A review by Nalini Haynes
Piper is Future Girl and she is Deaf. The nerves to her ears stopped working when she was about 3 years old. She grew up in a hearing family with her mom, Irene McBride, desperate for Piper to Fit In With Normal People. Any admission of difference, any request for equity, Irene interprets as a failure on her part.
Then fuel shortages shatter Australian society, changing it forever.
There’s not enough food. The processed food Organicore sells to people is suddenly twice the price and half as available and yet the government destroys food gardens, keeping people reliant on the corporation.
Piper meets Marley, a CODA (child of a Deaf Adult), who uses Auslan (Australian sign language. I read somewhere that hearing people decided that Deaf people should not use a universal language). Marley’s mom Robbie is Deaf and is a kick-ass self-sufficient gardener willing to teach Piper how to grow her own food. But only on condition that Piper learn sign language so they can communicate.
Marley is hot. Very very hot. Things get complicated…
Asphyxia, the author, is Deaf herself. She grew up Oral like Piper, which means people expected her to wear hearing aids, to speak, to fit in. Later she discovered the Deaf community and learnt to sign.
I suspect Piper’s journey regarding connecting with the Deaf community and learning to sign run parallel with Asphyxia’s.
What surprised me were the many parallels between Deaf experiences and vision impaired experiences. But that’s something I intend to go into in an essay with spoiler warnings, not in this review.
As Piper learns to be self-sufficient, she draws diagrams and makes notes in her journal that Asphyxia shares with us. Piper educates us, helping us begin gardening and self-sufficiency ourselves.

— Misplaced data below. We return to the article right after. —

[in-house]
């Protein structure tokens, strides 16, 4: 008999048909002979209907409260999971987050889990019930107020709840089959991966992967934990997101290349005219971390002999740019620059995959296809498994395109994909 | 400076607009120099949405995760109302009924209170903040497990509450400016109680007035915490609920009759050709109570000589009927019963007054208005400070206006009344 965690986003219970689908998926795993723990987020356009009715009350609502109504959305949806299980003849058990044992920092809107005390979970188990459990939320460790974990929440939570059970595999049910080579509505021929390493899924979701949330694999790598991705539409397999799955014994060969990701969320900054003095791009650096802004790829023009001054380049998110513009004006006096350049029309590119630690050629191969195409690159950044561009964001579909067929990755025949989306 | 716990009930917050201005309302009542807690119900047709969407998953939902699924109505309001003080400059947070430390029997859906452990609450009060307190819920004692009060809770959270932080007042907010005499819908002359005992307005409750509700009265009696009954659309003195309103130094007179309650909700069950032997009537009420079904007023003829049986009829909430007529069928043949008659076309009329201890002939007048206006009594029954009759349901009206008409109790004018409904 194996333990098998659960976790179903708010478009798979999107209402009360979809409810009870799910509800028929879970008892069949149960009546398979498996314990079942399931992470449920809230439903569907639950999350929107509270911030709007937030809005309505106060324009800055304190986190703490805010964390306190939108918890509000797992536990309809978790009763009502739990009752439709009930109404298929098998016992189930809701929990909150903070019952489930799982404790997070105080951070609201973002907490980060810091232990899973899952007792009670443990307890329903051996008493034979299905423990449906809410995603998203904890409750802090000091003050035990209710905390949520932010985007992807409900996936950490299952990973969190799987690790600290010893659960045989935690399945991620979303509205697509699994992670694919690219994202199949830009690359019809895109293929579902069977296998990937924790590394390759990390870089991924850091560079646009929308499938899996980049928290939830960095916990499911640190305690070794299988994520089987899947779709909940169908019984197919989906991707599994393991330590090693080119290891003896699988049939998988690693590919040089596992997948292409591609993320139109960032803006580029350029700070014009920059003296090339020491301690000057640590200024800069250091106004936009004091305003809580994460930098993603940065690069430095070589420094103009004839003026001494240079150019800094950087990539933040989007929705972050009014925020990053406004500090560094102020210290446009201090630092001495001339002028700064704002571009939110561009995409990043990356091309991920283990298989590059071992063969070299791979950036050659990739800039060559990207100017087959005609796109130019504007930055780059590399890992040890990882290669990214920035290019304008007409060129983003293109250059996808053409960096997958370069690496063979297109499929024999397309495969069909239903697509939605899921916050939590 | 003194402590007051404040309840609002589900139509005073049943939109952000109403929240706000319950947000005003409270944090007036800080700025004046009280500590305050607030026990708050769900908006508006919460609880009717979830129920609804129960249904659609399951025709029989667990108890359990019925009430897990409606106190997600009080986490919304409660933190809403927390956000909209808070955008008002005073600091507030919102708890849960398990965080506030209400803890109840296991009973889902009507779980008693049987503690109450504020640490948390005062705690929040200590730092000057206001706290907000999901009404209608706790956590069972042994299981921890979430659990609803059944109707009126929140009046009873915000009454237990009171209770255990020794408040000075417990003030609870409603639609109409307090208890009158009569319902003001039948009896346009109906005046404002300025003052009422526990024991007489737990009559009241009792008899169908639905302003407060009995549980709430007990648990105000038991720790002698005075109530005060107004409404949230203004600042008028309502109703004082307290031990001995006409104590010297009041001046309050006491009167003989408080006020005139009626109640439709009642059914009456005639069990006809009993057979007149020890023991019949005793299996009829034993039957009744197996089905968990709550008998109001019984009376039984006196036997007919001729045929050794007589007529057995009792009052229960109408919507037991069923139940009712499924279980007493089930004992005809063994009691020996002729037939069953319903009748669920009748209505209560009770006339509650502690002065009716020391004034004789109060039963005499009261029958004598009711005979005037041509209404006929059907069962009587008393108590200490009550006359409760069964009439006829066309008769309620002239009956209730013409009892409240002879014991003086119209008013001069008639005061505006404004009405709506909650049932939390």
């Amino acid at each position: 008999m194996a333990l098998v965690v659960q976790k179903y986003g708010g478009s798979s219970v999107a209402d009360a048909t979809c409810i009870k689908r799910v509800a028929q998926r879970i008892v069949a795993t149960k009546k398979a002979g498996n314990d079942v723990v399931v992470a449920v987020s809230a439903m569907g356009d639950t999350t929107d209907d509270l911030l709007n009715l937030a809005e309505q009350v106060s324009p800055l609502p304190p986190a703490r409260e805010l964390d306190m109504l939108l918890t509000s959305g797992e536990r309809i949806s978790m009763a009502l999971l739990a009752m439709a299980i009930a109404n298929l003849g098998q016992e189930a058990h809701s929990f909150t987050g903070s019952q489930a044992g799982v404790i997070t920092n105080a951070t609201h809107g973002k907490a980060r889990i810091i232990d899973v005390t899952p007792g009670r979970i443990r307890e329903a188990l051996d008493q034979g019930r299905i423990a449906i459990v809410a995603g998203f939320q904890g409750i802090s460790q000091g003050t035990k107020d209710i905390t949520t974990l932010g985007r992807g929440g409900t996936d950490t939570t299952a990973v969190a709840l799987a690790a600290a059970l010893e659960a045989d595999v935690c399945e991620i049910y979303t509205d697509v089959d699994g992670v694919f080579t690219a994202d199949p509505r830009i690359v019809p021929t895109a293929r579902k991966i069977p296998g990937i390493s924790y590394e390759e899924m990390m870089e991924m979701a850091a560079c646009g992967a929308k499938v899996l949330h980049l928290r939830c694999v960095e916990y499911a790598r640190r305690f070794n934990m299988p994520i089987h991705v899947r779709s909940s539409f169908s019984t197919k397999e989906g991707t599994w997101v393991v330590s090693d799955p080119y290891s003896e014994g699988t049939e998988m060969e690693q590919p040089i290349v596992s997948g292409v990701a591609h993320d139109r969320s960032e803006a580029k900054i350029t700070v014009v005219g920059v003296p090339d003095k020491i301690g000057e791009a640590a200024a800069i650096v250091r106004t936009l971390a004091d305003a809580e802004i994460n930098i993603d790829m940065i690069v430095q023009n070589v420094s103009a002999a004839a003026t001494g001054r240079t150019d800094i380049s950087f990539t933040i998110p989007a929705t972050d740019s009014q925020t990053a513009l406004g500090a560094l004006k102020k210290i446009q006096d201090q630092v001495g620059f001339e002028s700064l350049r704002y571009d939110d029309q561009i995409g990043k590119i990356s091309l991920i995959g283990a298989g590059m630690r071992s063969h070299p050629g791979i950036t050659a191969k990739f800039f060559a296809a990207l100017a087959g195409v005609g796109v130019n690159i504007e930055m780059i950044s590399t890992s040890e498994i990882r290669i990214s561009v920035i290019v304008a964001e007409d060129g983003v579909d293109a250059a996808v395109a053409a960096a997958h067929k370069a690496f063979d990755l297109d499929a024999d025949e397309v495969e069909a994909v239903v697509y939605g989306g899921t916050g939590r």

I grew up in a family that had aspirations towards alternative lifestyle but lacked follow through and, I suspect, knowledge. Instead of half-assed makeshift solutions, Asphyxia seems to actually have self-sufficiency skills and sustainable gardening knowledge. I applaud her edutainment.
Future Girl has a textured cover: it feels like linen-textured paper coated in plastic with an embossed title. While reading I kept running my fingertips over the cover.
Future Girl looks like a scrapbook. It’s Piper’s scrapbook and she’s telling the story in her scrapbook. Each page looks distressed, has colorful edging and decorative patterns. Some pages look like text is written on paper attached with washi tape. Others look like Piper applied zentangle doodles or texture stamps around the edges, or royal damask paper backs the text or… Each page is different. I kept touching the page, wanting to feel the textures.
My only complaint is that, for a vision impaired person, some of the text is very difficult to read. The smallest text is possible via a desktop magnifier of course. But the hand written text – even when very brief – always took me a good minute or two to interpret. I read the paper version of this book so I don’t know what the electronic version would be like. If you’re vision impaired like me or worse, I recommend a support person just in case.
While I think Future Girl would be kick-ass in all media, and an audiobook should solve problems of interpretation for vision impaired people, I can’t help but think missing the beautiful paper artefact would be a loss.
Future Girl is a speculative fiction novel set in an apocalyptic near-future in Melbourne, Australia. Piper is finding her place in the world, finding her tribe, and learning survival skills. She takes us on her journey, sharing what it’s like to be different. Sharing what it is to be forced to fit a little box and to break free. Much of her journey is relatable to my experience as a vision impaired person except vision impairment breeds isolation not community. Piper is inspiring but not in an “inspiration porn” way. She’s inspiring in a coming-of-age, coming-out way. Future Girl is a must-read. Incorporate this novel into high school and university curriculums with appropriate anti-patronizing awareness training. And it’s PRETTY. SO VERY PRETTY.
I highly recommend Future Girl. 5 stars.
There Will Be Lies by Nick Lake is about a Deaf teenager and It. Is. Brilliant.
Rating: 5 out of 5 stars
Imprint: A & U Children (Allen & Unwin)
Released: September 2020
Format: Paperback – C format, 384 pages
Age: 13 – 16 (rubbish. It’s excellent for adults.)
Subject: Science fiction (Children’s / Teenage)